At its best, a nation's flag can represent its identity - a symbol of its history, values and ideals. Yet flags can also be symbols of oppression, of division.
It may seem puzzling that a small, seemingly insignificant piece of cloth holds the power to convey such abstract concepts, that it possesses the ability to inspire unbridled emotion, passion and loyalty.
In Northern Ireland, however, a place whose history is fraught with dispute - the flag comes to assume an even greater importance than it may in other countries.
Resultantly - albeit unfortunately - it may come as little surprise that a controversial vote on whether or not to keep the Union Flag flying outside Belfast City Hall each day of the year has provoked much public unrest. Earlier this week, Belfast City councillors voted by a margin of 29-21 to have the flag flown only on assigned occasions such as the Queen's birthday. Until now, the flag had been flown for 365 days a year.
On Monday evening, as the result of the vote was made public, the following unrest descended into violence as Loyalist protesters rioted outside the City Hall - the crowds even spilling over, at one point, into the building's courtyard. Fifteen police were injured, three arrests made. Those returning form the city centre later turned their attack on the city's Short Strand area, hijacking a bus in the vicinity.
In the following days, Alliance Party councillor Laura McNamee (who voted in favour of having the flag flown only on designated days) has been forced to flee her home following threats from extremist Loyalists. Tonight, reports stream in of violence having spread to Carrickfergus, where the Alliance Party's office has been attacked, with yet more police officers injured.
Much of the blame for such outbursts has been pinned on a hard-core faction of Ulster Loyalists - but what exactly are such extremists hoping to achieve?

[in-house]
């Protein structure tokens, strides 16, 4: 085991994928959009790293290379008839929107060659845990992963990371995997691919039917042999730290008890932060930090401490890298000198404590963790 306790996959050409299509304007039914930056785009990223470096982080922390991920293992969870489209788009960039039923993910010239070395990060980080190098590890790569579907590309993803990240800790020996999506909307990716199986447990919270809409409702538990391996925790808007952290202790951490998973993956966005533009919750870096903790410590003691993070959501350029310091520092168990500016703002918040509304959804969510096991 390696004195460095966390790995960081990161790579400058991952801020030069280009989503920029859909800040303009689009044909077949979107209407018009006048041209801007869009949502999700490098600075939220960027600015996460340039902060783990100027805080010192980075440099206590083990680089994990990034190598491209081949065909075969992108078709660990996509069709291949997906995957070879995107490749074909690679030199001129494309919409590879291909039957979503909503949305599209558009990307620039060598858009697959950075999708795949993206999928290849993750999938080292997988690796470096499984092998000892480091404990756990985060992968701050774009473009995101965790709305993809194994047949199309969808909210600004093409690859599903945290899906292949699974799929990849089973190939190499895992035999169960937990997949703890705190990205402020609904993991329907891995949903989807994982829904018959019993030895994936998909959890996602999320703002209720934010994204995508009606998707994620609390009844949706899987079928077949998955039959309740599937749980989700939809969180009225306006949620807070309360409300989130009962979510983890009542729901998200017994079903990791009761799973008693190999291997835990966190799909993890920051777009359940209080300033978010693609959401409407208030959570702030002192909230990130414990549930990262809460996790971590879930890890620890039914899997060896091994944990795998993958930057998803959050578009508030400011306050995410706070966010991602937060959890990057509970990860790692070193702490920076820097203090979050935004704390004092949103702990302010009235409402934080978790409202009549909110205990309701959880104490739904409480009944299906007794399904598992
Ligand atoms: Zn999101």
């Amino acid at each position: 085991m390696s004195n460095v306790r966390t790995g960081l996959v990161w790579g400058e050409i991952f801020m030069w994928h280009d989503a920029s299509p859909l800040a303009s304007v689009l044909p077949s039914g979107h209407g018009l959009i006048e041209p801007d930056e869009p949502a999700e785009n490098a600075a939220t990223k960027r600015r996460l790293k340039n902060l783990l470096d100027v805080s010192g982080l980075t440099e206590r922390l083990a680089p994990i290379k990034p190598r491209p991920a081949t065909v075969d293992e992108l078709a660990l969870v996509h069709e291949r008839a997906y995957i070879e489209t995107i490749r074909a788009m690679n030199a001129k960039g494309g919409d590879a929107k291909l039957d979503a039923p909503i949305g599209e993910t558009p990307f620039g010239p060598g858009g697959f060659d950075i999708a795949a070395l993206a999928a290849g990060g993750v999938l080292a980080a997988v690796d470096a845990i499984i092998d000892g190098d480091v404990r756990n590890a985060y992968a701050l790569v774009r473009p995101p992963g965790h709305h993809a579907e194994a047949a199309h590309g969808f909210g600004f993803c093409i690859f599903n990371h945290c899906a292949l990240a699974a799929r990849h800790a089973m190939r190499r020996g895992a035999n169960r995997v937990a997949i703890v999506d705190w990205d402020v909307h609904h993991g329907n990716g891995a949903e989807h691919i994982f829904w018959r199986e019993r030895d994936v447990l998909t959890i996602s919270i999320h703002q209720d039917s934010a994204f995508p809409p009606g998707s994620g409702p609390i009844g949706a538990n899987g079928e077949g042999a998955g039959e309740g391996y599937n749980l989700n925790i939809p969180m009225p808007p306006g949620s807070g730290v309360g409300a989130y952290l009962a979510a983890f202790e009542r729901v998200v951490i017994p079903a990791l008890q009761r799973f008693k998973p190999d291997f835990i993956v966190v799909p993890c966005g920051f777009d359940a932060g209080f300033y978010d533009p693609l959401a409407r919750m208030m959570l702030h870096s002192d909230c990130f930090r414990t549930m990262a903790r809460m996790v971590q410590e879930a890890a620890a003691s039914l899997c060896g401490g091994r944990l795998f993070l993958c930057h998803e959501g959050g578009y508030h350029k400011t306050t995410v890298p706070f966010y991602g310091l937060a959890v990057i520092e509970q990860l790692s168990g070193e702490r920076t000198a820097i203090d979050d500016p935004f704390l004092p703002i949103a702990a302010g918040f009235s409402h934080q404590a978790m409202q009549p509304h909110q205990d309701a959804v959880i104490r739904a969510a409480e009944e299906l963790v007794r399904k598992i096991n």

As Belfast gears up for its most economically profitable time of year, Christmas shopping season; as it welcomes to the front of its city hall a continental market hosting visitors from around the world; as new reels of riots are beamed to the corners of the globe - what will these reactions do for Northern Ireland's national image?
Of course, such issues will continue to evoke strong reactions. People will necessarily disagree on matters that they hold dear - it's this diversity of opinion that propels debate, which, for the most part, takes the form of orderly and respectful discussion.
Ultimately, however, we need to put the week's events in perspective. Anachronistic scenes such as those witnessed over the past few days are nothing but blatantly sectarian. These tactics undermine any hope of rational or reasonable debate, and achieve nothing in the way of developing understanding and promoting diversity.
First Minister Peter Robinson has moved quickly to condemn such actions, noting:
"The scenes of violence in and around Belfast City Hall and the wider vicinity are totally unacceptable and must be unreservedly condemned".
To keep moving forward on the journey towards a shared and prosperous future for Northern Ireland, we must relegate such scenes to the dim and distant past.
As we attempt to overcome this latest stumbling block in our community's path towards peace, we must pose the question: isn't it slightly ironic that in fighting to defend the flag, these rioters compromise the very ideals it symbolises?